One of the problems of being a cyclist is that a bicycle just isn’t designed to carry much more than a human. You can get panniers and hang shopping bags from the handlebars, but sooner or later there’s a load which just doesn’t fit. At that point there’s only one way forward that involves staying on two wheels: find a bike trailer. If you fancy building one yourself, then there’s La Charette (French language, Google Translate link), an open-source three-wheeler design from France.
Construction is a sturdy welded box section tube spaceframe, with the single wheel at the front providing steering, and a towing bar attached to the seat post of the bicycle. Along with the impressive load capacity comes the problem of towing it, and for the cyclist with less-than-superhuman strength there’s the option of an electrically-driven front wheel. Stopping the whole thing is an essential feature with loads this size, and to that end there’s an inertial braking system operated by the force on the towing bar.
All in all it appears to be a useful trailer, albeit on the large side for storage when not being used. It’s certainly one of the larger bike trailers we’ve seen, though not perhaps the most stylish.
Thanks [Jeff] for the tip!
Are you one of the lucky ones to own a Hackaday Supercon 2022 badge? Would you like to make it even easier to program than it already is? [brokebit] has exactly the project you might’ve been dreaming of all along — it’s a Supercon 2022 Badge programming adapter. With pass-through for all badge pins, four buttons, a total of ten DIP switches and four LEDs, the sheer IO of this add-on makes good use of the badge’s expansion header. But that’s not all, as there’s a USB-UART converter accessible through a MicroUSB socket.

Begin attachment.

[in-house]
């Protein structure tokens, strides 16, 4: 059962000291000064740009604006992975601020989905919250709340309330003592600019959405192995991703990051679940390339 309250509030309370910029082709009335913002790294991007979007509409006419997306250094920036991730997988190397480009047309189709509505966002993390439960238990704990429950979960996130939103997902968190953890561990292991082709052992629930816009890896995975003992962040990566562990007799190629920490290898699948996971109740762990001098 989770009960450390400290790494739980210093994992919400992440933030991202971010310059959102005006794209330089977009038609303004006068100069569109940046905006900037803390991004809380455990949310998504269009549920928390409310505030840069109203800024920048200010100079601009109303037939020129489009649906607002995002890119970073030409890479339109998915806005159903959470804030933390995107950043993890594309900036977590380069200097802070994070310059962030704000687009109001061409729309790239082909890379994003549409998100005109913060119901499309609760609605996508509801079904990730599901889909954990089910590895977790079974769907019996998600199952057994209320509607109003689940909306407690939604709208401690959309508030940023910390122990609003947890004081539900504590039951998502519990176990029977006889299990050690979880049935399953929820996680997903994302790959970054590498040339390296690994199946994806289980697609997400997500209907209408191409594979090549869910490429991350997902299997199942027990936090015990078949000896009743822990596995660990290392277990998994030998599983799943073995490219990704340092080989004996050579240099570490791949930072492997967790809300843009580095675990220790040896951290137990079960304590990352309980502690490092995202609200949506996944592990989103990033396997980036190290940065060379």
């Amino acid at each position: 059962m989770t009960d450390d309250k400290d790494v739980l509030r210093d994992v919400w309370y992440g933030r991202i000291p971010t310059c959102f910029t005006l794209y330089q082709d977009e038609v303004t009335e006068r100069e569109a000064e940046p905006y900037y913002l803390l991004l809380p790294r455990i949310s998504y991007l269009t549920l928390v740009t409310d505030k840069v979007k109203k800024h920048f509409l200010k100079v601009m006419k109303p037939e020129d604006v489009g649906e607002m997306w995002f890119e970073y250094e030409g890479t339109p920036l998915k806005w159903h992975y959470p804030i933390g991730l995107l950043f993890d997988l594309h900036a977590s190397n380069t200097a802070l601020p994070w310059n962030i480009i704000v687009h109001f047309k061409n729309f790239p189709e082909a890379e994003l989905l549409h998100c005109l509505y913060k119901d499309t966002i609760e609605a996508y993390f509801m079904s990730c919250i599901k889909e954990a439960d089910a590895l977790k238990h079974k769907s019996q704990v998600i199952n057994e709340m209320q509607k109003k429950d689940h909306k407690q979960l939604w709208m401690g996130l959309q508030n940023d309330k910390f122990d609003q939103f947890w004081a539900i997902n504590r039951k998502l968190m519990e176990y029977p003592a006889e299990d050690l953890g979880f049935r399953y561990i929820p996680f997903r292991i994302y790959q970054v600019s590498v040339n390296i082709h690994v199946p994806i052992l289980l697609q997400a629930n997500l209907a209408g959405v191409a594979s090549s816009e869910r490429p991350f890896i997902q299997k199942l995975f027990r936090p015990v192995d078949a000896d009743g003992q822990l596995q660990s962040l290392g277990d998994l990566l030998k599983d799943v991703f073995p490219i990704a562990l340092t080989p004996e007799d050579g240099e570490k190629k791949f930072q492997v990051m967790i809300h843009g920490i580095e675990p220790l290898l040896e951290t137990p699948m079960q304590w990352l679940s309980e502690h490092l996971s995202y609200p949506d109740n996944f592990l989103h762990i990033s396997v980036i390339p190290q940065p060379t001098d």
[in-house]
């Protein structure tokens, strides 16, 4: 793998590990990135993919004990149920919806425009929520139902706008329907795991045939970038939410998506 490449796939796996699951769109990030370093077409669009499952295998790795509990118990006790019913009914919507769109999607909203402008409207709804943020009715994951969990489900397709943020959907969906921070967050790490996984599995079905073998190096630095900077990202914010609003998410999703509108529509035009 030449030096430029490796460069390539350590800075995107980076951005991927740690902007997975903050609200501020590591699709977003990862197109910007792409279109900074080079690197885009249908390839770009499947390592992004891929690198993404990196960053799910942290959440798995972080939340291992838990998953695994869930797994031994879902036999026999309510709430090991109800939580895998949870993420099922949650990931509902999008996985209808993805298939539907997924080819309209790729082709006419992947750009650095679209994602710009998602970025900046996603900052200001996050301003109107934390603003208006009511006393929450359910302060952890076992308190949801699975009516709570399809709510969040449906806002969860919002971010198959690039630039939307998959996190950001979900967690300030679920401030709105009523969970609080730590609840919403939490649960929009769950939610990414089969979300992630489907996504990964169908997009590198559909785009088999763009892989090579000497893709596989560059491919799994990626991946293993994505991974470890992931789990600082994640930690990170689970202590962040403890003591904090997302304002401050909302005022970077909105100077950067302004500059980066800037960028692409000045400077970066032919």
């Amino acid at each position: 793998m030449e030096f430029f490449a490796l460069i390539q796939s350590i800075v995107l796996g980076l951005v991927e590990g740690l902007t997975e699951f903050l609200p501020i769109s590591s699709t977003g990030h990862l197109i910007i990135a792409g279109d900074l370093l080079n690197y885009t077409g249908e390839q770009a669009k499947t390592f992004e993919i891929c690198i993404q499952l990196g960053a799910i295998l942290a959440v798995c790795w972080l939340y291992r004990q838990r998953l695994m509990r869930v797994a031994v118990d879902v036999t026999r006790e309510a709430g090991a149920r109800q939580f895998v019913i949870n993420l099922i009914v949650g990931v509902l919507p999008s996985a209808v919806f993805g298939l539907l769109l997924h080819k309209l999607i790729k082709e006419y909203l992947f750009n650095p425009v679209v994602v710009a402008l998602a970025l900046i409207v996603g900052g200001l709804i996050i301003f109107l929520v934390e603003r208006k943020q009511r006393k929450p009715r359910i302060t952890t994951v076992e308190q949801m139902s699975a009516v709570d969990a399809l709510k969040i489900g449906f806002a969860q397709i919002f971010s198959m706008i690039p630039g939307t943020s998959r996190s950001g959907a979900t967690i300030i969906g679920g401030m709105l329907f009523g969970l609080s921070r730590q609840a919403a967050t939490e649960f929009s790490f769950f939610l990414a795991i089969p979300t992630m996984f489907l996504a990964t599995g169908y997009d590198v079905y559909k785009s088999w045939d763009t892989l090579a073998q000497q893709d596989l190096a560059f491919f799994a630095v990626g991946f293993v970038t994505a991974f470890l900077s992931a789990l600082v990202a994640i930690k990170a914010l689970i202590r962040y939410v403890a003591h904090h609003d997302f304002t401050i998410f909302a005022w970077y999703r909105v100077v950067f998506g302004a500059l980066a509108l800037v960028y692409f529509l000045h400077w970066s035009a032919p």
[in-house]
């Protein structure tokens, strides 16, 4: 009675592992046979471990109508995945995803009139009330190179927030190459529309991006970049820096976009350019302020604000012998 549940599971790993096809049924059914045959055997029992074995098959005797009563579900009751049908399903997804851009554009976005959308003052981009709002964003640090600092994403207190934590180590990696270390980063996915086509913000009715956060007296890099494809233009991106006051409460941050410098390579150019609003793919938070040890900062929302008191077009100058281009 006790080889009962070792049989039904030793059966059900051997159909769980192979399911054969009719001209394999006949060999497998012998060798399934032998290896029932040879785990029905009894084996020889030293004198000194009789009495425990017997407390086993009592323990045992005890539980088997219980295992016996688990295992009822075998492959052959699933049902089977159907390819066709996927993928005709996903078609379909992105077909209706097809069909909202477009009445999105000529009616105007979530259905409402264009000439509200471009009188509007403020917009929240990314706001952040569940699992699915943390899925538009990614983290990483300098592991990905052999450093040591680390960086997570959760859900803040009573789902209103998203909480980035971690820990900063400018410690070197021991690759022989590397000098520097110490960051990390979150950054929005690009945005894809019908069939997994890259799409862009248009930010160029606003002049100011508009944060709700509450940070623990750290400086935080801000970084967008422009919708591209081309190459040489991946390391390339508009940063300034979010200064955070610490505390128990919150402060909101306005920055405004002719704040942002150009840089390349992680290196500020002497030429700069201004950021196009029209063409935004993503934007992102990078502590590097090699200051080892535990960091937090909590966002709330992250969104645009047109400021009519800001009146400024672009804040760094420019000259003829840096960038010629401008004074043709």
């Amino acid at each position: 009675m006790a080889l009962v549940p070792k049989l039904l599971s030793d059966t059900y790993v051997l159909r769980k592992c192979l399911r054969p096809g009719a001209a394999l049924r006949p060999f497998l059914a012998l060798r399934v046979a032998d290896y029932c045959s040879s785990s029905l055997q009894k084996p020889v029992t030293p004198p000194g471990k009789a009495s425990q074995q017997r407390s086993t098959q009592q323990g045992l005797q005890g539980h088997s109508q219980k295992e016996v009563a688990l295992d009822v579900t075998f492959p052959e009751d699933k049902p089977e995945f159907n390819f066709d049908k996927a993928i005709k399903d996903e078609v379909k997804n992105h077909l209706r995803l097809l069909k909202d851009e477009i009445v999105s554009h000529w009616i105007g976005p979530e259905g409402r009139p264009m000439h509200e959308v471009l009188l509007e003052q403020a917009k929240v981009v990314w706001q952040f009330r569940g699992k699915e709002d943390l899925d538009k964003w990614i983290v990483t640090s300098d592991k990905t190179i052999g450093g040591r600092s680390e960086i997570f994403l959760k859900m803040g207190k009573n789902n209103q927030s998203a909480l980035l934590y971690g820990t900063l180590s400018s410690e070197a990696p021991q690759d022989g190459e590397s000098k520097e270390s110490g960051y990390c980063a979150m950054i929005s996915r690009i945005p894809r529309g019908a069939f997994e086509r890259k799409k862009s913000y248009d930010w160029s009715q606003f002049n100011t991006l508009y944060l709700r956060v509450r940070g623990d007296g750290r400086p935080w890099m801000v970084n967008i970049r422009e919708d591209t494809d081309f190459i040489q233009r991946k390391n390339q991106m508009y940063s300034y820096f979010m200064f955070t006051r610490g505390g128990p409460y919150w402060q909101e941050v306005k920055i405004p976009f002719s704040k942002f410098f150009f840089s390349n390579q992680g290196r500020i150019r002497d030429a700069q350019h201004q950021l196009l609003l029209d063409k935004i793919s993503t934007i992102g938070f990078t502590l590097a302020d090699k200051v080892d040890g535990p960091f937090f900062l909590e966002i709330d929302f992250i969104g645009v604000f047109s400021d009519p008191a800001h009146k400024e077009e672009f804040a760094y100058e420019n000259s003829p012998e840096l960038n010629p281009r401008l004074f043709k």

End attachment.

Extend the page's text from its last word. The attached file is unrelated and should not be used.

Using mostly through-hole components, this board won’t leave you digging through parts drawers for exotic buttons or pin headers; most everything is jellybean. The pass-through capability of the adapter means that other badge add-ons will be compatible and you can even use this adapter to debug them, with DIP switches helping you disconnect whatever onboard circuitry interferes. For instance, if you’re not looking for USB-UART functionality provided by the classic CP2102, the dual DIP switches are right there for you to disconnect it on the fly.
The board is 6 layers, but since the quoted price was the same as a 4-layer board, it made for a more comfortable layout. Want a refresher on the badge? Here you go, and here’s our write-up about it before Supercon. Hackers have been stretching the limits of what the 2022 badge can get done — here’s a punch card reader, for instance.
“Oxygene (Part IV)” was recorded by Jean-Michel Jarre in 1976. It was Jarre’s most successful single, charted on the top ten in several countries, and was more recently featured in the Grand Theft Auto IV video game. In the 1990s, famed electronic music innovator Brian Eno used the term “generative music” to describe music generated by an electronic system comprising ever-changing elements that may be algorithmic or random.
Recreation of Jarre’s work required modeling the Korg Minipops 7 drum machine, one of the instruments presented in our slew of open-source synthesizers.